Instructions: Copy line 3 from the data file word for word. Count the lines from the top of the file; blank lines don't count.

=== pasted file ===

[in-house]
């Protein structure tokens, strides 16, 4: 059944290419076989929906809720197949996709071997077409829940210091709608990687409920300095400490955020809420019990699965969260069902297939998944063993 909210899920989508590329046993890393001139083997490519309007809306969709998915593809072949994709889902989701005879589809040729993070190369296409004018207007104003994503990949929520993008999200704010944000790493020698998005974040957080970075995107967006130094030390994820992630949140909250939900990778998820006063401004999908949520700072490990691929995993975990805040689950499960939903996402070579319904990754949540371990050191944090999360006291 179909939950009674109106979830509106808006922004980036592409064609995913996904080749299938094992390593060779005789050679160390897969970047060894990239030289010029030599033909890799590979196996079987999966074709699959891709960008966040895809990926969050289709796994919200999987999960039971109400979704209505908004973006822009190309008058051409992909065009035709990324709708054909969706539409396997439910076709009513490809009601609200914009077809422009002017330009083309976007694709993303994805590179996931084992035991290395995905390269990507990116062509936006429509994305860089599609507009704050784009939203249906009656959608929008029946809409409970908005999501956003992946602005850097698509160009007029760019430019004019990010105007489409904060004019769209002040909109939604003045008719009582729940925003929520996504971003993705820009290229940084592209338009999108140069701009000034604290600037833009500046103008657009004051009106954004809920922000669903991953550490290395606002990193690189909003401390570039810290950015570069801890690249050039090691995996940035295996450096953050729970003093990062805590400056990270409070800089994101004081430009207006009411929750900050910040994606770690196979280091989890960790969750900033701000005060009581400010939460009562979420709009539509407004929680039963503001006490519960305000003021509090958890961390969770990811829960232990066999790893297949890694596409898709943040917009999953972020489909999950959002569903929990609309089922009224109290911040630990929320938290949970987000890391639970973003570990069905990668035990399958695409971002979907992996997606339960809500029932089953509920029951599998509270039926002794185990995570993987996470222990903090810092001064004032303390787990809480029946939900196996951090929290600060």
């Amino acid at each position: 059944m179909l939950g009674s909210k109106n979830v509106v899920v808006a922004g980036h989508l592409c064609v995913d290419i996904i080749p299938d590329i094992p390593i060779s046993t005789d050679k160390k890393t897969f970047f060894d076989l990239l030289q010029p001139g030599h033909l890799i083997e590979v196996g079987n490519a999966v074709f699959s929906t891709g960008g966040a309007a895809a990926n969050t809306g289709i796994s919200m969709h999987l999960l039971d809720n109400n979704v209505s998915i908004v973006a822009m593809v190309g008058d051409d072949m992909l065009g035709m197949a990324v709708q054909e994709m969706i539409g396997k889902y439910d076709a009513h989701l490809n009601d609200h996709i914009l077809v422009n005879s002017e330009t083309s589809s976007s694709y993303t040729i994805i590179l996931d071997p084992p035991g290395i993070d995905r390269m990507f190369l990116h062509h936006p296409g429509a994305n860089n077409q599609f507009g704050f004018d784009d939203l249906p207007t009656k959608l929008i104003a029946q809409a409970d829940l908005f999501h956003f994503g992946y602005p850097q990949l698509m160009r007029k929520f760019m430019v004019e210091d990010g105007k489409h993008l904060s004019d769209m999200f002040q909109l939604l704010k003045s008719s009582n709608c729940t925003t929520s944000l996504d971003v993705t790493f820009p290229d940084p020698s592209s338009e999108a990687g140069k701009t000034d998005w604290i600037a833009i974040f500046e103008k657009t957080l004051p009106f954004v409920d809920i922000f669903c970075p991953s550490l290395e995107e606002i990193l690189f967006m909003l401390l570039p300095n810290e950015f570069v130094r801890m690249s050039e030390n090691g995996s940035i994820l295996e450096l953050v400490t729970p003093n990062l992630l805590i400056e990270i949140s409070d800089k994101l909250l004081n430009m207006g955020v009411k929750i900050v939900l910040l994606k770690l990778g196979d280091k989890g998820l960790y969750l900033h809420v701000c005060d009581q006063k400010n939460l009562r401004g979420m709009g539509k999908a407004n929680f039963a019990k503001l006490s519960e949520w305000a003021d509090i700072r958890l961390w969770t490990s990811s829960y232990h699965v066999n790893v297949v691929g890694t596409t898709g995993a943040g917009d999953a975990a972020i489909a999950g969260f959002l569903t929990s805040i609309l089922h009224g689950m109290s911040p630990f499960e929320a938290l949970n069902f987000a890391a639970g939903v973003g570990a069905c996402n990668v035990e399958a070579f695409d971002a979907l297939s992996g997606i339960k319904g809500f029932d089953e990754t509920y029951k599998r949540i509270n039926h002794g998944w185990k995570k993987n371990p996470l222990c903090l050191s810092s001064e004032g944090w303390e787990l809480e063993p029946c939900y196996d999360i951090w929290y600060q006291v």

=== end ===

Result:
């Amino acid at each position: 059944m179909l939950g009674s909210k109106n979830v509106v899920v808006a922004g980036h989508l592409c064609v995913d290419i996904i080749p299938d590329i094992p390593i060779s046993t005789d050679k160390k890393t897969f970047f060894d076989l990239l030289q010029p001139g030599h033909l890799i083997e590979v196996g079987n490519a999966v074709f699959s929906t891709g960008g966040a309007a895809a990926n969050t809306g289709i796994s919200m969709h999987l999960l039971d809720n109400n979704v209505s998915i908004v973006a822009m593809v190309g008058d051409d072949m992909l065009g035709m197949a990324v709708q054909e994709m969706i539409g396997k889902y439910d076709a009513h989701l490809n009601d609200h996709i914009l077809v422009n005879s002017e330009t083309s589809s976007s694709y993303t040729i994805i590179l996931d071997p084992p035991g290395i993070d995905r390269m990507f190369l990116h062509h936006p296409g429509a994305n860089n077409q599609f507009g704050f004018d784009d939203l249906p207007t009656k959608l929008i104003a029946q809409a409970d829940l908005f999501h956003f994503g992946y602005p850097q990949l698509m160009r007029k929520f760019m430019v004019e210091d990010g105007k489409h993008l904060s004019d769209m999200f002040q909109l939604l704010k003045s008719s009582n709608c729940t925003t929520s944000l996504d971003v993705t790493f820009p290229d940084p020698s592209s338009e999108a990687g140069k701009t000034d998005w604290i600037a833009i974040f500046e103008k657009t957080l004051p009106f954004v409920d809920i922000f669903c970075p991953s550490l290395e995107e606002i990193l690189f967006m909003l401390l570039p300095n810290e950015f570069v130094r801890m690249s050039e030390n090691g995996s940035i994820l295996e450096l953050v400490t729970p003093n990062l992630l805590i400056e990270i949140s409070d800089k994101l909250l004081n430009m207006g955020v009411k929750i900050v939900l910040l994606k770690l990778g196979d280091k989890g998820l960790y969750l900033h809420v701000c005060d009581q006063k400010n939460l009562r401004g979420m709009g539509k999908a407004n929680f039963a019990k503001l006490s519960e949520w305000a003021d509090i700072r958890l961390w969770t490990s990811s829960y232990h699965v066999n790893v297949v691929g890694t596409t898709g995993a943040g917009d999953a975990a972020i489909a999950g969260f959002l569903t929990s805040i609309l089922h009224g689950m109290s911040p630990f499960e929320a938290l949970n069902f987000a890391a639970g939903v973003g570990a069905c996402n990668v035990e399958a070579f695409d971002a979907l297939s992996g997606i339960k319904g809500f029932d089953e990754t509920y029951k599998r949540i509270n039926h002794g998944w185990k995570k993987n371990p996470l222990c903090l050191s810092s001064e004032g944090w303390e787990l809480e063993p029946c939900y196996d999360i951090w929290y600060q006291v």